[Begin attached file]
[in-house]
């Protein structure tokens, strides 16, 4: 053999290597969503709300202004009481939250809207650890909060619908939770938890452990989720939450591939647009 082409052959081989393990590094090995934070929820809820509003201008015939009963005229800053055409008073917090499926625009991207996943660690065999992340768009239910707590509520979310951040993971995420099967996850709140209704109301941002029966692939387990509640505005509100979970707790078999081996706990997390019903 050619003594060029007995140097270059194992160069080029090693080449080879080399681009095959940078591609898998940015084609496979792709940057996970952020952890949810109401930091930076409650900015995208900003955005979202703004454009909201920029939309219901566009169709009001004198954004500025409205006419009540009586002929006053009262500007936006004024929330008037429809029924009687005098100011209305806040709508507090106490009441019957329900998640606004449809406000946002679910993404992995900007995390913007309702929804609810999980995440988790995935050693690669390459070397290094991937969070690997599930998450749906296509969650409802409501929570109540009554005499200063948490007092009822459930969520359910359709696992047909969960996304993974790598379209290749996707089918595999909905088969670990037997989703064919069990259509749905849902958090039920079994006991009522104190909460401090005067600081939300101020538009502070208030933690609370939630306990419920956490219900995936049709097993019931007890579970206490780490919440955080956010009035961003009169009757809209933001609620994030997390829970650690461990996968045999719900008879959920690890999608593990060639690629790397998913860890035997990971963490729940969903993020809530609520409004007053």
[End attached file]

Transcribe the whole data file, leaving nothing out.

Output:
[in-house]
């Protein structure tokens, strides 16, 4: 053999290597969503709300202004009481939250809207650890909060619908939770938890452990989720939450591939647009 082409052959081989393990590094090995934070929820809820509003201008015939009963005229800053055409008073917090499926625009991207996943660690065999992340768009239910707590509520979310951040993971995420099967996850709140209704109301941002029966692939387990509640505005509100979970707790078999081996706990997390019903 050619003594060029007995140097270059194992160069080029090693080449080879080399681009095959940078591609898998940015084609496979792709940057996970952020952890949810109401930091930076409650900015995208900003955005979202703004454009909201920029939309219901566009169709009001004198954004500025409205006419009540009586002929006053009262500007936006004024929330008037429809029924009687005098100011209305806040709508507090106490009441019957329900998640606004449809406000946002679910993404992995900007995390913007309702929804609810999980995440988790995935050693690669390459070397290094991937969070690997599930998450749906296509969650409802409501929570109540009554005499200063948490007092009822459930969520359910359709696992047909969960996304993974790598379209290749996707089918595999909905088969670990037997989703064919069990259509749905849902958090039920079994006991009522104190909460401090005067600081939300101020538009502070208030933690609370939630306990419920956490219900995936049709097993019931007890579970206490780490919440955080956010009035961003009169009757809209933001609620994030997390829970650690461990996968045999719900008879959920690890999608593990060639690629790397998913860890035997990971963490729940969903993020809530609520409004007053």